It’s Not Stealing. It’s Acquiring.

A collage of various personal belongings, such as clothing and books
Alia Wilhelm

In the late 2000s, when John Carruthers and his roommate were moving out of their apartment and divvying up its contents, he came across an item that he used all the time, a “pretty hideous, orangish-brown” piece of Tupperware designed specifically for marinades. He wanted to add it to a box of stuff he was bringing to his new place, but, inconveniently, it belonged to his roommate.

“This was a real moment of truth—this was the cartoon angel and cartoon devil, and for once in my life, I was like, Alright devil, let’s ride,” Carruthers, a 36-year-old in Chicago who works for a local brewery, told me. “I just chucked it into the box and threw something else on top of it.”

“I felt bad at the time. I still feel bad,” he said, more than a decade after the incident. “But you know what? I used that thing hundreds of times. And I still feel bad about it as a human being with empathy, but also, [in my] lizard brain, I got the utility out of this thing that I was seeking.”

In fact, Carruthers still has the marinade container, and is able to put aside any residual guilt when he uses it. If anything, the container has positive associations for him, since it reminds him of his roommate, a high-school friend. “It’s not that the stealing makes me happy,” he said, “but it’s kind of cute and harmless and affectionate stealing at this point—I hope.”

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This “cute and harmless and affectionate” form of theft—along with its close relative, the classic borrow-and-never-return—is one of the more peculiar, and unflattering, behaviors observed in otherwise caring and supportive friendships. Emily Langan, a communication professor at Wheaton College in Illinois who studies friendship, thinks that these acquisitions occur in part because of the closeness that two people feel. When stealing from a friend, “I’m doing something that’s right on the border of unacceptable,” she explained to me, “but I’m doing that under the safety umbrella of a relationship, where if I did it to a co-worker who I wasn’t friends with, they would call me [out on it] right away.”

The “safety umbrella” of a family or romantic relationship can also enable wrongdoing, but couples’ and families’ understanding of shared property can frame small thefts (such as borrowing clothes without permission, or stealing someone’s leftover food) as bothersome but normal. Friends are also expected to share things, but, overall, their delineations of yours and mine are stronger, perhaps adding more of an element of betrayal to friends’ thefts. (Langan also pointed out that in cultures that put less emphasis on individual ownership, the notion of “stealing” from friends or family may be nonsensical.)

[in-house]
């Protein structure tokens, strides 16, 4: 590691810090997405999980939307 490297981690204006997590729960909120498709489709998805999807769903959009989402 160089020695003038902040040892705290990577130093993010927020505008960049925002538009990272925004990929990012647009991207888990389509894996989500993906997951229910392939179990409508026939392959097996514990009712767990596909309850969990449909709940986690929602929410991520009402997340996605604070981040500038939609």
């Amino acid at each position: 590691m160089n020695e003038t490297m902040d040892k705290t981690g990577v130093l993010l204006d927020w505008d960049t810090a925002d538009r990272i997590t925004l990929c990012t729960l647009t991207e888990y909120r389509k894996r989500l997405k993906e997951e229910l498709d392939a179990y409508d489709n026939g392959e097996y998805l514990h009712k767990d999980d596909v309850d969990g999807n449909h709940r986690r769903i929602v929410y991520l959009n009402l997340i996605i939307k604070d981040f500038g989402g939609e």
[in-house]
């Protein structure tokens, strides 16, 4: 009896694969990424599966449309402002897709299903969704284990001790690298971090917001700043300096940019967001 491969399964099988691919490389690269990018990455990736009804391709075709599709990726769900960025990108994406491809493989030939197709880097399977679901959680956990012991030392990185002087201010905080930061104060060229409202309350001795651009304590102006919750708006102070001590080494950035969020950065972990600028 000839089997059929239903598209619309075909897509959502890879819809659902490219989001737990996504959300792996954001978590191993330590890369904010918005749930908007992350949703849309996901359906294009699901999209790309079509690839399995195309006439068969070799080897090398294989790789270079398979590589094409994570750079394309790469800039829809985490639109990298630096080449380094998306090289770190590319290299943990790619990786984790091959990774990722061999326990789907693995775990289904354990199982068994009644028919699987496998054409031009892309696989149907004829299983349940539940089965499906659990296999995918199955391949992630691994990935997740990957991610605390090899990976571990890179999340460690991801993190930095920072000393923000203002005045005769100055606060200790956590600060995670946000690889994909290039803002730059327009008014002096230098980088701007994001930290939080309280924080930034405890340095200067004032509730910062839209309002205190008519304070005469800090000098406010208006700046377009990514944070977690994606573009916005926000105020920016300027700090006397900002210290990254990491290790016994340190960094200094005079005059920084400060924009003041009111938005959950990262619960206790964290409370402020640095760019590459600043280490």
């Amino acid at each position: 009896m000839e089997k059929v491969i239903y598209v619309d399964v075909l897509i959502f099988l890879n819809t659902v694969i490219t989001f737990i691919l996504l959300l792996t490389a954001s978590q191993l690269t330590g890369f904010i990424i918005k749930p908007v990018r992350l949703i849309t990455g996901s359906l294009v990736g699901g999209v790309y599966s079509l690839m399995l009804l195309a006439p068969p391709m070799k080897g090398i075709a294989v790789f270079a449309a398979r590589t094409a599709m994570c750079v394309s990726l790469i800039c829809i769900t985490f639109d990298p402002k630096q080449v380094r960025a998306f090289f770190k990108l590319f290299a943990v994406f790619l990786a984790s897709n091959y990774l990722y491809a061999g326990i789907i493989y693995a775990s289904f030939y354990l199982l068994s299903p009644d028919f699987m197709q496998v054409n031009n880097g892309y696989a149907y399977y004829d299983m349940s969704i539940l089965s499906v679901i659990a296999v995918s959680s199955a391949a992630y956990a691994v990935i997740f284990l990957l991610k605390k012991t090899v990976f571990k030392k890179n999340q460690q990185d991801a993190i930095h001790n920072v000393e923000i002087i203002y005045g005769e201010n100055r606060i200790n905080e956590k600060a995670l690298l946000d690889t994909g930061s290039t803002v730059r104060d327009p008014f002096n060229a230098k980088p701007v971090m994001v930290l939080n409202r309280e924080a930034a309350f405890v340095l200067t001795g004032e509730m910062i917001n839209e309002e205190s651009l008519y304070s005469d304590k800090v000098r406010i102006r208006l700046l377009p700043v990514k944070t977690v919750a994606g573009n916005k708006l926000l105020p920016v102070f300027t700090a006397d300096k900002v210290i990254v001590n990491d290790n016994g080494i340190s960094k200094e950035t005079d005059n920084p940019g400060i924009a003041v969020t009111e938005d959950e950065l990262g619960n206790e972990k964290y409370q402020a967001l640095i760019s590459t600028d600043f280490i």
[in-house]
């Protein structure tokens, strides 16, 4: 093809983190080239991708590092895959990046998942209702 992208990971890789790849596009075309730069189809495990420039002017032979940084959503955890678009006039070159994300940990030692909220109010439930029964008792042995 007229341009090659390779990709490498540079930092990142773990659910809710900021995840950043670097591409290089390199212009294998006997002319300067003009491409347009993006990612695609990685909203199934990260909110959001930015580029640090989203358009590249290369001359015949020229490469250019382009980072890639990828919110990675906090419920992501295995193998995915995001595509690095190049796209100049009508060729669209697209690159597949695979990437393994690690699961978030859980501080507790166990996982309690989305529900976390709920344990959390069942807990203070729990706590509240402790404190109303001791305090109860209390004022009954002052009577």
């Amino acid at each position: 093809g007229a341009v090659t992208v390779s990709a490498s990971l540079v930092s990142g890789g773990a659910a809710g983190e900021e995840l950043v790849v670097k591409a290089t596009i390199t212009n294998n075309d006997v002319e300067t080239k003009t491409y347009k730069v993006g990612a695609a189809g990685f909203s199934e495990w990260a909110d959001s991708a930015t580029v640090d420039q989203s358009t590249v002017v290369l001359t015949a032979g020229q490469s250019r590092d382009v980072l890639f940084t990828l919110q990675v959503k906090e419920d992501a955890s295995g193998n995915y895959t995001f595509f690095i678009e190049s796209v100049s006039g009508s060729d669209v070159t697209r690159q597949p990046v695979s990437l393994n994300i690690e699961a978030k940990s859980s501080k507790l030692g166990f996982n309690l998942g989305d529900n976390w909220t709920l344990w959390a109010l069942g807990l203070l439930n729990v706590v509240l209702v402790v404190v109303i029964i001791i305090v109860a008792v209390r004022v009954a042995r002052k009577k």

Another important difference, Langan noted, is that friendships are less formally defined and therefore easier to walk away from than family relationships—which can make people less likely to confront a friend, for fear of pushing that friend away. As a result, she said, “friendships are incredibly elastic—they tolerate a whole lot.”

So while the upside of swiping a friend’s low-value possession is quite small, the downside often seems even smaller. “Even if I’m confronted about doing something wrong—and that’s an if—I could always explain it, and my friend will [probably] forgive me,” Langan said. “If I can get away with little things, then I’m probably likely to do them,” even if, say, procuring your own Tupperware would be easy.

This cost-benefit analysis might also help explain acts less deliberate than Carruthers’s. Gabby Sandefer, a 24-year-old preschool teacher in Muncie, Indiana, told me that she still has a pair of dark-gray sweatpants that a friend lent her after a chilly night out earlier this year, pre-pandemic. “I had every intention of washing them and returning them, but I would just keep wearing them because they were supercomfortable,” Sandefer said. “I was like, Well, I’ll bring them to her next time, and I kept saying, ‘Next time’ … They just slowly got integrated into my wardrobe.” She knew that she should return them, but also figured that her friend wouldn’t mind her keeping them, because the two are so close.